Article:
In 2011, Smart Grid Consumer Collaborative (SGCC) inaugurated our
Consumer Pulse research program. We’ve completed five waves so far, most
recently in late 2014. Each wave of the Consumer Pulse is a national telephone
survey of 1,000 adult (18+) heads of household, interviewed via telephone by
the highly regarded research firm Market Strategies International. This is the most
reliable and scientifically valid research available on smart energy technology
and consumers.
Occasionally, when I talk about the Consumer Pulse research
at a public forum, audience members question how we can make statements about
the perceptions and preferences of the entire U.S. population when we have
interviewed only 1,000 people. This
happened just two weeks ago while I was at a conference in Washington, D.C., with an audience
member expressing doubts that 1,000 was large enough. While a blog post cannot
substitute for a course in probability and statistics, I will try to address
that concern here, very briefly.
There are really two ways to answer, one based on everyday experience,
the other on theory and (sorry) some slightly complicated mathematics. First, let’s talk about your own experience
with polling data. Remember the last
presidential election? A day or two
before election day, we were all reading polls that predicted the percentage of
the national vote each candidate would receive, within a small “margin of
error.” Most national political polls
are based on onetwo thousand interviews with “randomly selected”
voters, and nearly all of the polls that were conducted competent, independent
observers turned out to be accurate, within their margins of error.
Even now, the first GOP debate hosted by Fox News will be
determined based on polling data with approximately 1200 survey respondents to
determine which are the top 10 candidates based on voter preferences.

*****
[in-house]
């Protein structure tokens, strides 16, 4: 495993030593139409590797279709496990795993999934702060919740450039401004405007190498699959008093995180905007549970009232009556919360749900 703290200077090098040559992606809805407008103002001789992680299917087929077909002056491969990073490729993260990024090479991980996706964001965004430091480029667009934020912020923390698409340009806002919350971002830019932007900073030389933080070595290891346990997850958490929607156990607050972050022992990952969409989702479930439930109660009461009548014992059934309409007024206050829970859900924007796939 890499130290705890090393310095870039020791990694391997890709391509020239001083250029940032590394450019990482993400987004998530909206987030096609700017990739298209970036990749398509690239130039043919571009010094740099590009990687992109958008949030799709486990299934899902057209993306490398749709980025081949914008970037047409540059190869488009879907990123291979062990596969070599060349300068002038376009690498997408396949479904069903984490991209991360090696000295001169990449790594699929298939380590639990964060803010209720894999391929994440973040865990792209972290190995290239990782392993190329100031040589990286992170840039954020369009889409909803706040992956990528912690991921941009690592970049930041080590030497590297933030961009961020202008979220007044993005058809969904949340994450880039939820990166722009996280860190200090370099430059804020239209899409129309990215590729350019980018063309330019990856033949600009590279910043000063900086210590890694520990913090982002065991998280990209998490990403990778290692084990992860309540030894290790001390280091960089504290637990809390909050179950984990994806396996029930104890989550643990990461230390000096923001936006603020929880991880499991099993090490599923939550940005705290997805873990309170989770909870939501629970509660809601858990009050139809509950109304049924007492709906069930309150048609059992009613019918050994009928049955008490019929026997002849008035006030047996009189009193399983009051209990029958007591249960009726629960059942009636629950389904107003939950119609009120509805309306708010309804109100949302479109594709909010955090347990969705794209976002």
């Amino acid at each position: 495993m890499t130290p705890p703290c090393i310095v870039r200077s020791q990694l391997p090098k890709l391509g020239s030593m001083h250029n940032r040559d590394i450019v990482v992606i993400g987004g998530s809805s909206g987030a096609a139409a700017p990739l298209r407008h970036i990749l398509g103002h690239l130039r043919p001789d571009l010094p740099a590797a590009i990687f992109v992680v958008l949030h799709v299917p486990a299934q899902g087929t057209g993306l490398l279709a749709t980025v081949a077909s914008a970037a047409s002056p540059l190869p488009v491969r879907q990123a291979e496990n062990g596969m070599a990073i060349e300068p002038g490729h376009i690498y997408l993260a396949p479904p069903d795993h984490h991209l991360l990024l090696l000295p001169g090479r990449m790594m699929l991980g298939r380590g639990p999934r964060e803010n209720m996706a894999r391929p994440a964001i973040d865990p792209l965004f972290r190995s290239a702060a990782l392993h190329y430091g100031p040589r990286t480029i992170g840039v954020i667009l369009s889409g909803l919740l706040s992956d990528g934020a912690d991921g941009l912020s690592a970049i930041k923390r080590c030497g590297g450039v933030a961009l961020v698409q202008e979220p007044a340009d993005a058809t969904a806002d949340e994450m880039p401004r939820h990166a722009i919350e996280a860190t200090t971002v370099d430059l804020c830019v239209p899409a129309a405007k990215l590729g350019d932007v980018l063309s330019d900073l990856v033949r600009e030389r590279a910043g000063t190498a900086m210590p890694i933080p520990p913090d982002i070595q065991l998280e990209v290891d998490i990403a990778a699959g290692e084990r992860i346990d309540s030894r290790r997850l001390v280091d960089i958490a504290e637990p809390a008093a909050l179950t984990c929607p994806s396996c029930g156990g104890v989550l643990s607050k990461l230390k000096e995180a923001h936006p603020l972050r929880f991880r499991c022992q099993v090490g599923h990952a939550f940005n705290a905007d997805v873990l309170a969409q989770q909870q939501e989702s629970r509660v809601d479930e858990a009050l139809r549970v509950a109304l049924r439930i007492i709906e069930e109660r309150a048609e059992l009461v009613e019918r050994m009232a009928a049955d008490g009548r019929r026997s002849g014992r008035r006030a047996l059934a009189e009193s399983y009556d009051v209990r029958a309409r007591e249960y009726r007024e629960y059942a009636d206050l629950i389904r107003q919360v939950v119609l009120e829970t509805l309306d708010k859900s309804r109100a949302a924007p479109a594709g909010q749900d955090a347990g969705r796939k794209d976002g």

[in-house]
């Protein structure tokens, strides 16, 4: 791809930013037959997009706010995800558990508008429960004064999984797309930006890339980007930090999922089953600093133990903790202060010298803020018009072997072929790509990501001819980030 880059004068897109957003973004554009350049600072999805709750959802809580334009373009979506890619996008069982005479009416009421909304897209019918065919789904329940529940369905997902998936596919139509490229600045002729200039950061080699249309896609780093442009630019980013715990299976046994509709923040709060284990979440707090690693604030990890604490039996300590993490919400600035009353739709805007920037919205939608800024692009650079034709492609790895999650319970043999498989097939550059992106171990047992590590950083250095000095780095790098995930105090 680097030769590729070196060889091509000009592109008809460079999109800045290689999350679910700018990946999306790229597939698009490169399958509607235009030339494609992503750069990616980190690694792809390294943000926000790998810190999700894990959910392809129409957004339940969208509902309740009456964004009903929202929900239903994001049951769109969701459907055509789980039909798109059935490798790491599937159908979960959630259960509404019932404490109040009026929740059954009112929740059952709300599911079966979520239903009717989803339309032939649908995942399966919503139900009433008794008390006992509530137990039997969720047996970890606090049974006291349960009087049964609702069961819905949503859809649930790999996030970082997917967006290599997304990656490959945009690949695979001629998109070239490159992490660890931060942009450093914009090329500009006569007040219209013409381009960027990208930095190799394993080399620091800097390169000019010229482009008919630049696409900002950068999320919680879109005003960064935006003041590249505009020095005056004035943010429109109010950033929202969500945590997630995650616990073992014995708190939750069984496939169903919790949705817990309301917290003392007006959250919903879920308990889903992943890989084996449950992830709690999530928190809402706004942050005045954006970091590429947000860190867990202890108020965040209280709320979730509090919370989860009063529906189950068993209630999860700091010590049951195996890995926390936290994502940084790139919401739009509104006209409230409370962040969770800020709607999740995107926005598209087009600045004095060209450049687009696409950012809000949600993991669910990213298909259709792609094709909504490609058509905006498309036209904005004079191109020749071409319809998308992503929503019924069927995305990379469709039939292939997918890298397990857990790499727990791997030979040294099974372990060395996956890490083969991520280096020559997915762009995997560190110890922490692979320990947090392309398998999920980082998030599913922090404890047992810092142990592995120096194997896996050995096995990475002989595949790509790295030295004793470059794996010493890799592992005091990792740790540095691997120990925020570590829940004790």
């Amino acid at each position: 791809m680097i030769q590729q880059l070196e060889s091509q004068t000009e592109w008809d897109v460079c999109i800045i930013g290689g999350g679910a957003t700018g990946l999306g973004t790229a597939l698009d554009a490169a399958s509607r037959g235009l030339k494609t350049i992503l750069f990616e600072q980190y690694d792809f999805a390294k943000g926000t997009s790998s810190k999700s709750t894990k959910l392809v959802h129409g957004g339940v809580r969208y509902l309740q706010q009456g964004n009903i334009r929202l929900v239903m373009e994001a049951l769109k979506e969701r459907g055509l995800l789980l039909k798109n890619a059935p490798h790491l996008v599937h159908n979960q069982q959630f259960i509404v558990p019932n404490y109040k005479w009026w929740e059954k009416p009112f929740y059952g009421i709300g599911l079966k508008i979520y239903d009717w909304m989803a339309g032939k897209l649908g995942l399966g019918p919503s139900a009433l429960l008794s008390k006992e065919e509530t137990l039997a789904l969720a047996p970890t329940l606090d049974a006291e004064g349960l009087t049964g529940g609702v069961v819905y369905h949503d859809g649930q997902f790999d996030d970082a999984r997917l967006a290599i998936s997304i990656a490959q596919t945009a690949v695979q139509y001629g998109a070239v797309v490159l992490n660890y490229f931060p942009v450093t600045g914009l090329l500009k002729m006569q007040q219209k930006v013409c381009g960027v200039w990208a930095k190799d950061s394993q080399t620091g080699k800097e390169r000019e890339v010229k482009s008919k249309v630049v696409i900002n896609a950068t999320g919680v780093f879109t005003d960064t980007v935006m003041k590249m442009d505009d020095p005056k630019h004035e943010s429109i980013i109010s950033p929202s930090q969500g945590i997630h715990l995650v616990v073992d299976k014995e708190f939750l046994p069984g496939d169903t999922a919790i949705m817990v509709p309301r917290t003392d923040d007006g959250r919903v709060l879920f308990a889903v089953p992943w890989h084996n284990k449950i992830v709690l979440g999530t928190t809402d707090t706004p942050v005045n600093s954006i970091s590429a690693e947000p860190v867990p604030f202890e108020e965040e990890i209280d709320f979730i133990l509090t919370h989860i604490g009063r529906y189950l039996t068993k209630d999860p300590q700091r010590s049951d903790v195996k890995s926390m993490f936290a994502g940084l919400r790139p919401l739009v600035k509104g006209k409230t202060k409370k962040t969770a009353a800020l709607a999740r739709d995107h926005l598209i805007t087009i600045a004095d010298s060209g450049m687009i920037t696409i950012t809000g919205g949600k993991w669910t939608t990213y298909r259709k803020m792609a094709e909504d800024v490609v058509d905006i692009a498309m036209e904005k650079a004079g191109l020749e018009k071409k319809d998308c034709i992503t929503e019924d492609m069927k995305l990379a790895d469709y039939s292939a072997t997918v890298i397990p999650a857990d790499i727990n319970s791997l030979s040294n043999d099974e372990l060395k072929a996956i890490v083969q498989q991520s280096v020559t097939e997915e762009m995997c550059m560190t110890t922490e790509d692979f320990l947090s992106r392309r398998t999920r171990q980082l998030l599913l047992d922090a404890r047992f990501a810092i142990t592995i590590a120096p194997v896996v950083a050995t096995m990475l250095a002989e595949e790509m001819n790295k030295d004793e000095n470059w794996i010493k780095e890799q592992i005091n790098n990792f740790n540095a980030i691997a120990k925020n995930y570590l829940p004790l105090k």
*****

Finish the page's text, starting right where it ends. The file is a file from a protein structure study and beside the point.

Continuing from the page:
To say that survey respondents are “randomly selected” means
that each person in the population we want to know about has an equal chance of
being selected and asked to respond.
This is key because if, for example, people over 50 had a higher
likelihood to be included in the survey than people under 50, the survey
results would be “skewed” in the direction of older people’s opinions – the
survey respondents would not be “representative” of the total population.
In our Consumer Pulse surveys, great care is taken to make
sure that the respondents are selected at random – every US household has an
equal chance to be included in the surveys. When data collection is complete,
the data are weighted slightly by age, ethnicity, gender and region to
align even more closely with national population parameters. This allows us to
state that the margin of error for the total sample size of 1,000 is +/–3.1
percentage points at a confidence level of 95%. This means that there is a 95%
probability that a Consumer Pulse finding we report is within +/–3.1 percentage
points of the finding we would arrive at by interviewing every 18+ head of household
in the U.S., if that were possible.
Proving this claim is where the math comes in. Statistical theory demonstrates that,
assuming the people included in a survey are selected randomly,
the required sample size n and
margin of error E are given by
the following formulas:
x

=

Z(^{c}/_{100})^{2}r(100r)

n

=

^{N x}/_{((N1)E}^{2}_{
+ x)}

E

=

Sqrt[^{(N  n)x}/_{n(N1)}]

Egads!
I will not try to explain these equations (or pretend that I would be
competent to do so), but they are governed by the laws of probability, one of
the best understood and most practically useful areas of mathematics. If you would like to delve more deeply into
this topic, there are many good statistics textbooks and academic websites to
help you do so.
If you have stuck with me this
far, I hope you are persuaded that the Consumer Pulse research is
welldesigned, rigorous and accurate. That is why we feel confident calling it “the most reliable and
scientifically valid research available on smart energy technology.”